Three plead guilty in Home Run drug paraphernalia case
URBANA — The owners of an Urbana convenience market and one of their employees have admitted that they had drug paraphernalia at their business in the spring.
Home Run Food Mart owners Jameel Alsaqri, 48, of the 4000 block of Danbury Drive, Champaign; his brother, Ramzi Alsqari, 50, of the 2300 block of Ironwood Circle, Champaign; and their employee Mahammed Mahmoud, 28, who listed an address in the 2400 block of High View Court, Champaign, all pleaded guilty Thursday in Champaign County Circuit Court to the misdemeanor offense of possessing drug paraphernalia.
The three were arrested in mid-May after a three-week investigation by the Urbana police department revealed that customers of the popular neighborhood foot mart at 1509 E. Washington St., U, could buy a bag containing a glass vial and a piece of copper mesh for $5 that the purchasers could then use to smoke crack cocaine.
In plea agreements, the men were sentenced to 18 months of probation, fined $2,600 each, and ordered to pay court costs stemming from their prosecution. In return, a more serious felony charge alleging the sale of the paraphernalia was dismissed.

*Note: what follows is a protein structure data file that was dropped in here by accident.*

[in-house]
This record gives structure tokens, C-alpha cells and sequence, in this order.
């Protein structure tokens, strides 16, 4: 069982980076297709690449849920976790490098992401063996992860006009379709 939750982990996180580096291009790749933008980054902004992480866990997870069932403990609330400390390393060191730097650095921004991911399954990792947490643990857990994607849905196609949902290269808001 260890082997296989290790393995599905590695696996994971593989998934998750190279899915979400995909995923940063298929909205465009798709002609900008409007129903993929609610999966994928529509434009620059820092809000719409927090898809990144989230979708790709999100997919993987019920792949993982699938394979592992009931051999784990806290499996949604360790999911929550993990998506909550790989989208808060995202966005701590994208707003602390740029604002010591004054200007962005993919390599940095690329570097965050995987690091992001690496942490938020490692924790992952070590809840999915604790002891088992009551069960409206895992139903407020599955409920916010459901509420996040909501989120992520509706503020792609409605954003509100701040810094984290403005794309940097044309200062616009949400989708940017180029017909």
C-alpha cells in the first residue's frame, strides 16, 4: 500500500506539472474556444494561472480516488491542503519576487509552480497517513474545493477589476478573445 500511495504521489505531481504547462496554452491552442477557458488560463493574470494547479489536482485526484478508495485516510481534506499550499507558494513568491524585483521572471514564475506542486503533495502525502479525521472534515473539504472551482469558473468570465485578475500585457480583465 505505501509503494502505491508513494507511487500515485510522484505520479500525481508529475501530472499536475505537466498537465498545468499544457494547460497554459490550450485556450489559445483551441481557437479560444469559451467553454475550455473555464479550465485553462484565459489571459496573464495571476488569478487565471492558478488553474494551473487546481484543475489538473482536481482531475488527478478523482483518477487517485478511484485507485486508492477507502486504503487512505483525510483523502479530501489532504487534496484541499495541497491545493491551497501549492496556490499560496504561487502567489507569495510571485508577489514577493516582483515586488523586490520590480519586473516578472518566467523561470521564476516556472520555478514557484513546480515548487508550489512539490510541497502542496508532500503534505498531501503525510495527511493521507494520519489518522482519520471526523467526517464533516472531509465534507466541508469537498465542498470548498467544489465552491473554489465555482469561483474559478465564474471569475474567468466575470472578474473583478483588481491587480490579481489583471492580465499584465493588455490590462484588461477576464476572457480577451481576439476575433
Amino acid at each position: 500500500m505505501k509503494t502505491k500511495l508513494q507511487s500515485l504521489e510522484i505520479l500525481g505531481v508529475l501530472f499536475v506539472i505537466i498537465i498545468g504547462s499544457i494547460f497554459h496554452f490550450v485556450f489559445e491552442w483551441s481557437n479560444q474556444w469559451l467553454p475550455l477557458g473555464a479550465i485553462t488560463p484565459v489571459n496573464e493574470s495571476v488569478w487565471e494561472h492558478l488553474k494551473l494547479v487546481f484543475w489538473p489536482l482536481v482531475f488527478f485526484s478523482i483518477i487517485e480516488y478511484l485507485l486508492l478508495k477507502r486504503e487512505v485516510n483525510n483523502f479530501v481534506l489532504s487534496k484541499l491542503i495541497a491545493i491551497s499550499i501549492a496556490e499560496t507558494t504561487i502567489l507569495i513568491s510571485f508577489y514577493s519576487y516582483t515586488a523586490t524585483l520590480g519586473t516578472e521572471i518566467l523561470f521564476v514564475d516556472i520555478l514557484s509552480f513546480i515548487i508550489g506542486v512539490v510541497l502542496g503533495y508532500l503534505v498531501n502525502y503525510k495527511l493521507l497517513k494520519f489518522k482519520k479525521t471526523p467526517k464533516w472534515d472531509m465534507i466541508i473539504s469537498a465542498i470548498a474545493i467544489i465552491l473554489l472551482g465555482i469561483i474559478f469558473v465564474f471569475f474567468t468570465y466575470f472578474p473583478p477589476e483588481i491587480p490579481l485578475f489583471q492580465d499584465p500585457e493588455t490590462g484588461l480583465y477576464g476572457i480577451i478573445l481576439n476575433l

Assistant State's Attorney Sarah Carlson laid out the facts for Judge Harry Clem, explaining that Urbana police used confidential sources to buy the glass pipes and pieces of "Chore Boy" scrubber from store clerks.
Based on those buys, police obtained a search warrant and on June 7 seized what Carlson said was "a large number of glass vials" and a "large amount of pre-cut Chore Boy," an item that was not regularly sold in the convenience store.
Police raided the business on June 7 and suspended its liquor license temporarily on that day. On June 20, the Alsaqris surrendered their liquor license for that property.
Their attorney, Ed Piraino of Champaign, said liquor commissioner Mayor Laurel Prussing had made it clear to him that she would likely strip them of the license so Piraino advised them to surrender it before a full hearing could be had.
Piraino said the planned demolition of some of the more rundown apartments in that neighborhood makes the prospect of a liquor license in that neighborhood less lucrative.
Carlson said none of the defendants had any prior criminal convictions.